Wyoming Sage Grouse Populations Stayed Stable in 2020 | Big Horn Radio Network | Wyoming

Wyoming Sage Grouse Populations Stayed Stable in 2020

Written by on February 15, 2021

2020 was far from ideal for most Wyoming residents, but sage grouse took it as an opportunity to hold steady without having to wing it.

Wyoming Game and Fish reports their preliminary data – collected with the assistance of hunters – shows sage grouse populations held steady in 2020. For delicate populations under many pressures, this is welcome news.

The preliminary numbers show Wyoming’s chick-to-hen ratio was 1.1 chicks/hen. That mirrors the numbers reported in 2019 – not higher, but not lower either.

“It appears Wyoming’s sage grouse populations are flattening out at the trough of the cycle,” says Leslie Schreiber, Wyoming Game and Fish Department sage grouse/sagebrush biologist. “A growing population needs at least 1.5 chicks/hen.”

Meanwhile, the male sage grouse continued to strut their stuff at the 1,800 known leks throughout Wyoming. Male attendance at these leks did drop in spring 2020 – but only by 1.5%.

How was all this sage grouse information collected? By direct observation – and wings.

The chick/hen ratio is determined thanks to the wings of harvested sage grouse chicks and hens. This is where Wyoming’s hunters play a crucial role in conservation biology.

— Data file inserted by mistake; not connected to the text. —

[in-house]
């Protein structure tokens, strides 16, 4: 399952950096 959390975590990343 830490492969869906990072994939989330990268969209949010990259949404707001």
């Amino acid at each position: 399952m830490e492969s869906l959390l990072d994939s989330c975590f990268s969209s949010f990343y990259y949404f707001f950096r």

Hunters voluntarily deposited wings from 980 chicks and 874 hens in collection barrels, mainly in central and southwest Wyoming. Those wings were used to get these population estimates.

The reasons for this stable year-to-year population are simple: health and habitat. 2020 had a wet spring and summer, providing ample sage growth for foraging adults and insects, which are crucial to the diets of chicks in their first month.

Sage grouse is more than just a descriptive name – the health of the birds depends on the health of the sage. Grouse cannot survive without enough healthy sage.

All this information shows the signs of an ideal Wyoming sage grouse population – successfully reproducing and high enough to be hunted without detrimental effects. This is all encouraging news for the state which houses 38% of the United State’s extant sage grouse.

The final results will be posted on the Wyoming Game and Fish website once they have been fully compiled. That report is expected sometime in early spring.


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